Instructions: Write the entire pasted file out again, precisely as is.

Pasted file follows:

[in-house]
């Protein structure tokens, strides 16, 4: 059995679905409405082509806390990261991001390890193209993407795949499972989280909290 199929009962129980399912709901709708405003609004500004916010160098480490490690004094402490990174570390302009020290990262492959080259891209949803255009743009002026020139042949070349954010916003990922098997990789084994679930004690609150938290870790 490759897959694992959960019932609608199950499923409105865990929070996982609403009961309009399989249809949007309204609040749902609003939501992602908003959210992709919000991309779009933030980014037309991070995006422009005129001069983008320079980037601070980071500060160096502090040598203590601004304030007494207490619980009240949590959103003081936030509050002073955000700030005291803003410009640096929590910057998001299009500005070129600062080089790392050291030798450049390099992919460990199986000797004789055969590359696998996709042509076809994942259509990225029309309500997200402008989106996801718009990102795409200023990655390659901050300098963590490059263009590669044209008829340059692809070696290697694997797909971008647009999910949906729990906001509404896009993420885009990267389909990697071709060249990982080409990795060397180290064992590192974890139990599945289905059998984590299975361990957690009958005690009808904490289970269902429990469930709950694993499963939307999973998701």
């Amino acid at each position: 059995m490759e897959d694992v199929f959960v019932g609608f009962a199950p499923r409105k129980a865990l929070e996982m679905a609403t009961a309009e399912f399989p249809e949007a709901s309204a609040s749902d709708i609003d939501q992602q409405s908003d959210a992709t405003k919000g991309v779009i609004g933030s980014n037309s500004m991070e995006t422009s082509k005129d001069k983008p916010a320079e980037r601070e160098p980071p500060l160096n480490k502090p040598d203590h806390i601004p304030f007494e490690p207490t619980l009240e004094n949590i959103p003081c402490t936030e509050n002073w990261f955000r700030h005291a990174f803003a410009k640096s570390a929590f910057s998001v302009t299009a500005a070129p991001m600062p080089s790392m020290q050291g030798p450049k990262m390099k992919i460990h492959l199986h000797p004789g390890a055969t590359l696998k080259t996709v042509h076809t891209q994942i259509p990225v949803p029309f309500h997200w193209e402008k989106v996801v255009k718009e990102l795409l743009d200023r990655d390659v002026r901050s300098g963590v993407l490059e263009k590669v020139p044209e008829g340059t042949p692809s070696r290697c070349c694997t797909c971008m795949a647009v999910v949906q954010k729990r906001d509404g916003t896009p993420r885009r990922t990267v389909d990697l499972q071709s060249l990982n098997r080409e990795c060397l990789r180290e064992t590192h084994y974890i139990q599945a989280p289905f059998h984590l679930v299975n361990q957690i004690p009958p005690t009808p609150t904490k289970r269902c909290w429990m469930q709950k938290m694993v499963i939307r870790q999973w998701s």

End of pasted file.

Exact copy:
[in-house]
């Protein structure tokens, strides 16, 4: 059995679905409405082509806390990261991001390890193209993407795949499972989280909290 199929009962129980399912709901709708405003609004500004916010160098480490490690004094402490990174570390302009020290990262492959080259891209949803255009743009002026020139042949070349954010916003990922098997990789084994679930004690609150938290870790 490759897959694992959960019932609608199950499923409105865990929070996982609403009961309009399989249809949007309204609040749902609003939501992602908003959210992709919000991309779009933030980014037309991070995006422009005129001069983008320079980037601070980071500060160096502090040598203590601004304030007494207490619980009240949590959103003081936030509050002073955000700030005291803003410009640096929590910057998001299009500005070129600062080089790392050291030798450049390099992919460990199986000797004789055969590359696998996709042509076809994942259509990225029309309500997200402008989106996801718009990102795409200023990655390659901050300098963590490059263009590669044209008829340059692809070696290697694997797909971008647009999910949906729990906001509404896009993420885009990267389909990697071709060249990982080409990795060397180290064992590192974890139990599945289905059998984590299975361990957690009958005690009808904490289970269902429990469930709950694993499963939307999973998701």
């Amino acid at each position: 059995m490759e897959d694992v199929f959960v019932g609608f009962a199950p499923r409105k129980a865990l929070e996982m679905a609403t009961a309009e399912f399989p249809e949007a709901s309204a609040s749902d709708i609003d939501q992602q409405s908003d959210a992709t405003k919000g991309v779009i609004g933030s980014n037309s500004m991070e995006t422009s082509k005129d001069k983008p916010a320079e980037r601070e160098p980071p500060l160096n480490k502090p040598d203590h806390i601004p304030f007494e490690p207490t619980l009240e004094n949590i959103p003081c402490t936030e509050n002073w990261f955000r700030h005291a990174f803003a410009k640096s570390a929590f910057s998001v302009t299009a500005a070129p991001m600062p080089s790392m020290q050291g030798p450049k990262m390099k992919i460990h492959l199986h000797p004789g390890a055969t590359l696998k080259t996709v042509h076809t891209q994942i259509p990225v949803p029309f309500h997200w193209e402008k989106v996801v255009k718009e990102l795409l743009d200023r990655d390659v002026r901050s300098g963590v993407l490059e263009k590669v020139p044209e008829g340059t042949p692809s070696r290697c070349c694997t797909c971008m795949a647009v999910v949906q954010k729990r906001d509404g916003t896009p993420r885009r990922t990267v389909d990697l499972q071709s060249l990982n098997r080409e990795c060397l990789r180290e064992t590192h084994y974890i139990q599945a989280p289905f059998h984590l679930v299975n361990q957690i004690p009958p005690t009808p609150t904490k289970r269902c909290w429990m469930q709950k938290m694993v499963i939307r870790q999973w998701s």